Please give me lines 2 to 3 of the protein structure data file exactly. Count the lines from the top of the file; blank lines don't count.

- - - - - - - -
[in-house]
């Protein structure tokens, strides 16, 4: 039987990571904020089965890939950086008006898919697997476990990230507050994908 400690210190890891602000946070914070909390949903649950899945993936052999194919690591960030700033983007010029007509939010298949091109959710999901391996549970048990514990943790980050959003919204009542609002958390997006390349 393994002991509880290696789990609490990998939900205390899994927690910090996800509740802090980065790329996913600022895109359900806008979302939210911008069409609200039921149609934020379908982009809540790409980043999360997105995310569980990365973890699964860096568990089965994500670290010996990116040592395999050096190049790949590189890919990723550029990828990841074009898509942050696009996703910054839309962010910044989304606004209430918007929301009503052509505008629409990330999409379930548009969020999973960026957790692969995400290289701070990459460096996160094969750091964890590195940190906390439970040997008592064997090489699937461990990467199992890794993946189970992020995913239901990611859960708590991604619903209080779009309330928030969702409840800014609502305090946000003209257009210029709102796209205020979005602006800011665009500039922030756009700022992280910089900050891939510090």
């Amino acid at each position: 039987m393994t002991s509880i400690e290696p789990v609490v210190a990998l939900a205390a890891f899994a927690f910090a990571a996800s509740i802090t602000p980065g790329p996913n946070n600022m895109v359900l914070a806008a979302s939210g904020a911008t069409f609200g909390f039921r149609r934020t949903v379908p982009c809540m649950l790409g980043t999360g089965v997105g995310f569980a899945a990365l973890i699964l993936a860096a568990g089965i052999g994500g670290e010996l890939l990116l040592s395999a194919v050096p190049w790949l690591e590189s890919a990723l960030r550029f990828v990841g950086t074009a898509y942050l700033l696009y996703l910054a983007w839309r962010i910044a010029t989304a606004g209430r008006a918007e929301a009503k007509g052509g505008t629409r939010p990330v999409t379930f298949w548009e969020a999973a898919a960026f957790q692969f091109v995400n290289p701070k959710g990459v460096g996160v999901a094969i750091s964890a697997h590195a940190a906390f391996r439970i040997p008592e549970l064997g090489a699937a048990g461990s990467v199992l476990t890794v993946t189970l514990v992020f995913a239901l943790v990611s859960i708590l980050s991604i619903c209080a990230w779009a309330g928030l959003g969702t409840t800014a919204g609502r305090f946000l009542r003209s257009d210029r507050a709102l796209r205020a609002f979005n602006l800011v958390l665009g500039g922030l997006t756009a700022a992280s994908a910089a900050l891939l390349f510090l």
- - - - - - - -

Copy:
């Protein structure tokens, strides 16, 4: 039987990571904020089965890939950086008006898919697997476990990230507050994908 400690210190890891602000946070914070909390949903649950899945993936052999194919690591960030700033983007010029007509939010298949091109959710999901391996549970048990514990943790980050959003919204009542609002958390997006390349 393994002991509880290696789990609490990998939900205390899994927690910090996800509740802090980065790329996913600022895109359900806008979302939210911008069409609200039921149609934020379908982009809540790409980043999360997105995310569980990365973890699964860096568990089965994500670290010996990116040592395999050096190049790949590189890919990723550029990828990841074009898509942050696009996703910054839309962010910044989304606004209430918007929301009503052509505008629409990330999409379930548009969020999973960026957790692969995400290289701070990459460096996160094969750091964890590195940190906390439970040997008592064997090489699937461990990467199992890794993946189970992020995913239901990611859960708590991604619903209080779009309330928030969702409840800014609502305090946000003209257009210029709102796209205020979005602006800011665009500039922030756009700022992280910089900050891939510090």
């Amino acid at each position: 039987m393994t002991s509880i400690e290696p789990v609490v210190a990998l939900a205390a890891f899994a927690f910090a990571a996800s509740i802090t602000p980065g790329p996913n946070n600022m895109v359900l914070a806008a979302s939210g904020a911008t069409f609200g909390f039921r149609r934020t949903v379908p982009c809540m649950l790409g980043t999360g089965v997105g995310f569980a899945a990365l973890i699964l993936a860096a568990g089965i052999g994500g670290e010996l890939l990116l040592s395999a194919v050096p190049w790949l690591e590189s890919a990723l960030r550029f990828v990841g950086t074009a898509y942050l700033l696009y996703l910054a983007w839309r962010i910044a010029t989304a606004g209430r008006a918007e929301a009503k007509g052509g505008t629409r939010p990330v999409t379930f298949w548009e969020a999973a898919a960026f957790q692969f091109v995400n290289p701070k959710g990459v460096g996160v999901a094969i750091s964890a697997h590195a940190a906390f391996r439970i040997p008592e549970l064997g090489a699937a048990g461990s990467v199992l476990t890794v993946t189970l514990v992020f995913a239901l943790v990611s859960i708590l980050s991604i619903c209080a990230w779009a309330g928030l959003g969702t409840t800014a919204g609502r305090f946000l009542r003209s257009d210029r507050a709102l796209r205020a609002f979005n602006l800011v958390l665009g500039g922030l997006t756009a700022a992280s994908a910089a900050l891939l390349f510090l």